Creativity and Mental Illness: How True Is a “Mad Artist” Stereotype?
Vincent van Gogh’s bipolar disorder, Edvard Munch’s anxiety, and Claude Monet’s attempted suicide made many people of the past foster the notoriously known stereotype of a “mad artist.” Creativity and mental health have been the focus of many pieces of research for years, especially in relation to art therapy, and yet the firm link between the two hasn’t been proved by any of them. In all fairness, some similarities can look like a cause-and-effect relationship, but it fades away when you look into the context of the problem.
Madness in Art: What Does It Mean to Be a “Mad Artist?”
A whole lot of studies examined the connection between mental illnesses and creative activities. A portion of those found the link between creativity and mood diseases such as depressive and manic-depressive disorders. The list of interconnected mental illnesses also includes bipolar disorder and schizophrenia. While researchers succeeded in connecting the dots in some very specific cases, especially schizophrenia-related studies, the whole picture appears rather blurred.
The concept of a “mad artist” fails to explain how mental health issues contribute to painters, sculptors, and writers. It usually enters the domain of emotions where it is hard to establish a correlation between specific triggers of creativity. That is why people with mental disorders can or cannot be creative, and the source of their assisted imagination can be much deeper and more complex than what we know now.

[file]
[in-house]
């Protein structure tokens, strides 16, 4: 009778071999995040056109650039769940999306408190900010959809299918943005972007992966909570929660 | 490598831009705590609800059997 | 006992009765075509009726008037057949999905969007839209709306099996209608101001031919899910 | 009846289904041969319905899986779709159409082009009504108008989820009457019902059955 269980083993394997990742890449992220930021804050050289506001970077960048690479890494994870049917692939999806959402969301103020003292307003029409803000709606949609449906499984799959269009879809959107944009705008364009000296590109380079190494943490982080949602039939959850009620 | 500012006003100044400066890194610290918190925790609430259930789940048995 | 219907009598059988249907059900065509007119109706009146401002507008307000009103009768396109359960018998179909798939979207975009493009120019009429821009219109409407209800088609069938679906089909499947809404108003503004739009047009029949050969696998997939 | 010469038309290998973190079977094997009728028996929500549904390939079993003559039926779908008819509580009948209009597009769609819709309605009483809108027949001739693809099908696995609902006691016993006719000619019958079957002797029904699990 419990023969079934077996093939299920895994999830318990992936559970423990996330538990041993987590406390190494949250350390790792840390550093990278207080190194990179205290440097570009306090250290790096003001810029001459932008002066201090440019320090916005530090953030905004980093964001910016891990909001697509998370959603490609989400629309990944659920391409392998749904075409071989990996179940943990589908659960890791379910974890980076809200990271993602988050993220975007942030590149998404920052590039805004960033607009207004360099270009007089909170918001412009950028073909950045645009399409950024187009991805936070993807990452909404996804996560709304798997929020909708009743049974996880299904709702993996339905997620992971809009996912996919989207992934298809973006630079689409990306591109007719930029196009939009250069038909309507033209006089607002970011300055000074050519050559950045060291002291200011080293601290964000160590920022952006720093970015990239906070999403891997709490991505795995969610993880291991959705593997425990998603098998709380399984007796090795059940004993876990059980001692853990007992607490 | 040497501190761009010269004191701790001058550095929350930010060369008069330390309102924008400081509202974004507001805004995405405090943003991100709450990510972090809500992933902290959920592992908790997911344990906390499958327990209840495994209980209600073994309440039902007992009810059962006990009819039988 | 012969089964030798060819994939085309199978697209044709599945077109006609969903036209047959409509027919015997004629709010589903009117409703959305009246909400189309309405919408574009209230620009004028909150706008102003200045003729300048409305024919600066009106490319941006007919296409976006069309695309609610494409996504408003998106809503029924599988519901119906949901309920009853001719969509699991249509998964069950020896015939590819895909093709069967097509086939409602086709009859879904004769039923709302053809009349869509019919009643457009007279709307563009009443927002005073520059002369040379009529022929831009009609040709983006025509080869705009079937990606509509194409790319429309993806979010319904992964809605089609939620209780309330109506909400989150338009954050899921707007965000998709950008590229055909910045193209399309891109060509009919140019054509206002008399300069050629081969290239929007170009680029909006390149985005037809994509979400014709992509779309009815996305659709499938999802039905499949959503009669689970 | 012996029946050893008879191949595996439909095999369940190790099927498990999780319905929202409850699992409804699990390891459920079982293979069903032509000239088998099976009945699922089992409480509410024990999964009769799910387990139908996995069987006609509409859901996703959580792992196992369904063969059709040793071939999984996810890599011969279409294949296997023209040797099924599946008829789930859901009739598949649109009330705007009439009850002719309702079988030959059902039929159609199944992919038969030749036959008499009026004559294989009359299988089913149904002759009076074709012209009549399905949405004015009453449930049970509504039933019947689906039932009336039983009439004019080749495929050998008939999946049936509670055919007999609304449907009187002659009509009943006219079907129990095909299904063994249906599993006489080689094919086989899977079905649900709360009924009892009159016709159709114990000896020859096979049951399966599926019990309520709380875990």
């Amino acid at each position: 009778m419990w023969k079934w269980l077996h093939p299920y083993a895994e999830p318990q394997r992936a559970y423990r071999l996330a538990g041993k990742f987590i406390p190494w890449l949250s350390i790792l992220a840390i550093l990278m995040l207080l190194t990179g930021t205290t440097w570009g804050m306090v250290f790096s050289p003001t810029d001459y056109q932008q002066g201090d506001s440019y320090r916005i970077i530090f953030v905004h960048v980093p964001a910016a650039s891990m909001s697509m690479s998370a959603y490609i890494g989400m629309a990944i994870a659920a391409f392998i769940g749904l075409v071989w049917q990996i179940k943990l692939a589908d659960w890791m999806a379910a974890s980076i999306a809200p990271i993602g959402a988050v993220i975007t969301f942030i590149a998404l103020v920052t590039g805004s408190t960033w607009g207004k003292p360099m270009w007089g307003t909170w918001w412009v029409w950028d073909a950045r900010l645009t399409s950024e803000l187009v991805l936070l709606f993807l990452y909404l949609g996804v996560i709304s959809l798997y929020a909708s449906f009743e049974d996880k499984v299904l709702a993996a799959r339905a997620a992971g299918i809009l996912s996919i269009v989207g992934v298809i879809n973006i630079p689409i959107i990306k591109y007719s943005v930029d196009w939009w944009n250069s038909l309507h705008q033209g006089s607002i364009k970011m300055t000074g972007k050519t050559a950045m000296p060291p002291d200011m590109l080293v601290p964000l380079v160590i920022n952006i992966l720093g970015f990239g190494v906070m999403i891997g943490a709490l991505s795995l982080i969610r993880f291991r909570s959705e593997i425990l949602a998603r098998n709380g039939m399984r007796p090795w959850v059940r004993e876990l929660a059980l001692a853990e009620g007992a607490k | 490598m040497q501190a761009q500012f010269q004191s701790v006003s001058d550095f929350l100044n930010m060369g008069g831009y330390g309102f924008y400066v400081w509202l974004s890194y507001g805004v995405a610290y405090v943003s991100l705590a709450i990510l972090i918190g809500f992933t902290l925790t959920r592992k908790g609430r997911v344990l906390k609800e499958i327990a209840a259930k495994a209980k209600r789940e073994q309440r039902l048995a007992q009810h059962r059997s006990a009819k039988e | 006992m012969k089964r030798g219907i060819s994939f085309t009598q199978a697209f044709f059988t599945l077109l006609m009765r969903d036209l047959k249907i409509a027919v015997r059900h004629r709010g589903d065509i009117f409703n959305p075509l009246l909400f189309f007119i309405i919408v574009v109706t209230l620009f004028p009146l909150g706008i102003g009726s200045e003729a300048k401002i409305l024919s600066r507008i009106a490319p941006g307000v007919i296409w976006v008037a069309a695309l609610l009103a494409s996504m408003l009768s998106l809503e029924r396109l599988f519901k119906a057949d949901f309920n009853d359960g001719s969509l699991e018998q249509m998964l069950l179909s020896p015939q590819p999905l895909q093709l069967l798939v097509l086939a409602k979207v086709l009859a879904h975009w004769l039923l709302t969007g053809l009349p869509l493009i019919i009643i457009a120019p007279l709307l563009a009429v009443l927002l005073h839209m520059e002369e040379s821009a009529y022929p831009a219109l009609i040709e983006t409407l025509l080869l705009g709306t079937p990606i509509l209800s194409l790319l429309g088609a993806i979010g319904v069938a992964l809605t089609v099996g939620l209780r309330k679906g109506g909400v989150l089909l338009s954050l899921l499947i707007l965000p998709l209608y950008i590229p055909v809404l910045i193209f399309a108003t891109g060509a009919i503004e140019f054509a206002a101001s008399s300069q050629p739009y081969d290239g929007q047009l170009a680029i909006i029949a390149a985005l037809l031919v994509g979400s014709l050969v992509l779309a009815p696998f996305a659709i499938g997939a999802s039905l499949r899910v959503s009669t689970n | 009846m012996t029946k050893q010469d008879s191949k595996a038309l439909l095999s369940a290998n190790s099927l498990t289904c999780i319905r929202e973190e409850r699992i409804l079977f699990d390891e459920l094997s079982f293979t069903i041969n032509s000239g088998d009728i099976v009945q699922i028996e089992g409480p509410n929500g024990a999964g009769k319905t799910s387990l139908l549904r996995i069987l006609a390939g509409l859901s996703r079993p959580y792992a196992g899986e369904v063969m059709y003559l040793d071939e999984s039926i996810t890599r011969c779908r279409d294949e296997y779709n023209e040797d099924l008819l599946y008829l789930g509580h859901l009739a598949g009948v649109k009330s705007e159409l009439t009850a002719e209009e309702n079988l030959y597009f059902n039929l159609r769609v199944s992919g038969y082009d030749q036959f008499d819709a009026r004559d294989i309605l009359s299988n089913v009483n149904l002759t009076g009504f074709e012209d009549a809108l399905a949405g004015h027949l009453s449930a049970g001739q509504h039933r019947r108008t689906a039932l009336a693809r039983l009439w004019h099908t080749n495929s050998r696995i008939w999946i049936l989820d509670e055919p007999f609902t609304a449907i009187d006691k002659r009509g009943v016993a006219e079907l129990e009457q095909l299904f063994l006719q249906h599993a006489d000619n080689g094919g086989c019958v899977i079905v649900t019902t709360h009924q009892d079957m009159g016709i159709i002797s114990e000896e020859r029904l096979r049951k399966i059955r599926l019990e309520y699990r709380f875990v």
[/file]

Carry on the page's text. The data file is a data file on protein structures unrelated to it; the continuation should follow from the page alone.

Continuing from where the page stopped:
Even if a “mad artist” paradigm exists, people fail to choose the right methodology to understand it. The thing is that mental illnesses are not the source of creativity but rather their aid. Such an approach is much healthier as it alludes to the fact that creativity exists without some internal issues, which is true due to the lack of evidence to support the opposite cause.
Looking at the Other Side of the Question
Accents start shifting when you look at those famous artists who didn’t have any recorded mental issues and were prolific and successful. Of course, that doesn’t disprove the hypothesis of a “mad artist,” and yet it encourages modern scientists, researchers, and even ordinary people to take the discussion to the next, more complex level. Hopefully, we will get more evidence that will explain the similarities and differences between mental health and creativity in the future!